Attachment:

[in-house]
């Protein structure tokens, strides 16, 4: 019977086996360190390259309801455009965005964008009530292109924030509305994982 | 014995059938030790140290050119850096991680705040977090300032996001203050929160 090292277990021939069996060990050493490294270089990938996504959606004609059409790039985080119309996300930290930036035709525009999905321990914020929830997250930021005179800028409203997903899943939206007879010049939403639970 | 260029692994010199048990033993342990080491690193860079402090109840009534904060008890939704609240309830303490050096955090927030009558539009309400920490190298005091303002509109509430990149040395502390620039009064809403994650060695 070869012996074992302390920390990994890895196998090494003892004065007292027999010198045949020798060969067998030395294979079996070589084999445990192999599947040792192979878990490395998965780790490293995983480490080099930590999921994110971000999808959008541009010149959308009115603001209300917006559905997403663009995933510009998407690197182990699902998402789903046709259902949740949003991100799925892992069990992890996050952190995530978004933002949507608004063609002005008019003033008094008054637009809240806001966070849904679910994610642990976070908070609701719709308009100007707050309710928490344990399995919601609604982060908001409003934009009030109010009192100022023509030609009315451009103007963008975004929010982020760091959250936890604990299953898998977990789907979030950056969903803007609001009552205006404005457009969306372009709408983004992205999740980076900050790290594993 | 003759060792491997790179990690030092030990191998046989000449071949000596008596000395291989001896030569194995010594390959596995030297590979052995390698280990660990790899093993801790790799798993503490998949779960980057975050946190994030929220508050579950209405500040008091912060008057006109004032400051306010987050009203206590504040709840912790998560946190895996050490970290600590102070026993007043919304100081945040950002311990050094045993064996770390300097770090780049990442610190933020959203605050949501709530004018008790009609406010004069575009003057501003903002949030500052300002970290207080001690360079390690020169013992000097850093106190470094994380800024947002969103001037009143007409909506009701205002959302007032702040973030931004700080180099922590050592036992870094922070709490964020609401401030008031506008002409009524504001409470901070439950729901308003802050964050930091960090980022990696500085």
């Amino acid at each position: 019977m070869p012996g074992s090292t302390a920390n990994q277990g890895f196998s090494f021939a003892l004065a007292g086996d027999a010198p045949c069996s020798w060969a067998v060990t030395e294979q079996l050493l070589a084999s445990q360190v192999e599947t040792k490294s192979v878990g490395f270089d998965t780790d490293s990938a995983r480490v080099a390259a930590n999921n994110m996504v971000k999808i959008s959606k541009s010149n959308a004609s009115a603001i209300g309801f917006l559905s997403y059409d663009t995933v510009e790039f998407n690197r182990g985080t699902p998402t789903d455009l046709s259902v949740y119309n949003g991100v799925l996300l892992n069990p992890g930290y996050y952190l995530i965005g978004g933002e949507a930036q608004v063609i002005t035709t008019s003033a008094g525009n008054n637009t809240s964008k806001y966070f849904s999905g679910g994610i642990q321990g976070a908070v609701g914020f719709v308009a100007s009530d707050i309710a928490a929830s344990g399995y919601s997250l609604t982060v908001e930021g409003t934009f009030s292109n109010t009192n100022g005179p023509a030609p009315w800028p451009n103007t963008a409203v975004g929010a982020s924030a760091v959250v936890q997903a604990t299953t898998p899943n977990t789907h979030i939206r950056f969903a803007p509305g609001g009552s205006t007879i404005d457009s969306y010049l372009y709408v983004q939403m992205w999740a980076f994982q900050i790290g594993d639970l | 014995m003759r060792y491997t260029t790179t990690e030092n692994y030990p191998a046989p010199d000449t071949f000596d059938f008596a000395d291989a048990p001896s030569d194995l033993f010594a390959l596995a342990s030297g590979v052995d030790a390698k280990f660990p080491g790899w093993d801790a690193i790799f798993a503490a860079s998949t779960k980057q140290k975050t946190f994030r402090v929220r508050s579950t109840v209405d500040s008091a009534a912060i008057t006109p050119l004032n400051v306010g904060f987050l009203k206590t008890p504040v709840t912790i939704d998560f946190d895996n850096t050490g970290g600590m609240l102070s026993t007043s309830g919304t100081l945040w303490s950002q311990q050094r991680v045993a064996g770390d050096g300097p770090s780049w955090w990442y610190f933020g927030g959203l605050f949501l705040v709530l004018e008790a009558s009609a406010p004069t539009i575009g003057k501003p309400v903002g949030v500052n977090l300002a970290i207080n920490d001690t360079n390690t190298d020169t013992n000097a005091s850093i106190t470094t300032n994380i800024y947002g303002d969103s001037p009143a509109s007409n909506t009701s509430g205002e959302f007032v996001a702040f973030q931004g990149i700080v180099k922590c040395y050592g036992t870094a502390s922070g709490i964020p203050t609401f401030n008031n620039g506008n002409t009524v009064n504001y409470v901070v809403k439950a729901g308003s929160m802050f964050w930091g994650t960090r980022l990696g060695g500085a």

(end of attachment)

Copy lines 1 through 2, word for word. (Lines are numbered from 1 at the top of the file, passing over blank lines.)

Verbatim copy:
[in-house]
């Protein structure tokens, strides 16, 4: 019977086996360190390259309801455009965005964008009530292109924030509305994982 | 014995059938030790140290050119850096991680705040977090300032996001203050929160 090292277990021939069996060990050493490294270089990938996504959606004609059409790039985080119309996300930290930036035709525009999905321990914020929830997250930021005179800028409203997903899943939206007879010049939403639970 | 260029692994010199048990033993342990080491690193860079402090109840009534904060008890939704609240309830303490050096955090927030009558539009309400920490190298005091303002509109509430990149040395502390620039009064809403994650060695 070869012996074992302390920390990994890895196998090494003892004065007292027999010198045949020798060969067998030395294979079996070589084999445990192999599947040792192979878990490395998965780790490293995983480490080099930590999921994110971000999808959008541009010149959308009115603001209300917006559905997403663009995933510009998407690197182990699902998402789903046709259902949740949003991100799925892992069990992890996050952190995530978004933002949507608004063609002005008019003033008094008054637009809240806001966070849904679910994610642990976070908070609701719709308009100007707050309710928490344990399995919601609604982060908001409003934009009030109010009192100022023509030609009315451009103007963008975004929010982020760091959250936890604990299953898998977990789907979030950056969903803007609001009552205006404005457009969306372009709408983004992205999740980076900050790290594993 | 003759060792491997790179990690030092030990191998046989000449071949000596008596000395291989001896030569194995010594390959596995030297590979052995390698280990660990790899093993801790790799798993503490998949779960980057975050946190994030929220508050579950209405500040008091912060008057006109004032400051306010987050009203206590504040709840912790998560946190895996050490970290600590102070026993007043919304100081945040950002311990050094045993064996770390300097770090780049990442610190933020959203605050949501709530004018008790009609406010004069575009003057501003903002949030500052300002970290207080001690360079390690020169013992000097850093106190470094994380800024947002969103001037009143007409909506009701205002959302007032702040973030931004700080180099922590050592036992870094922070709490964020609401401030008031506008002409009524504001409470901070439950729901308003802050964050930091960090980022990696500085």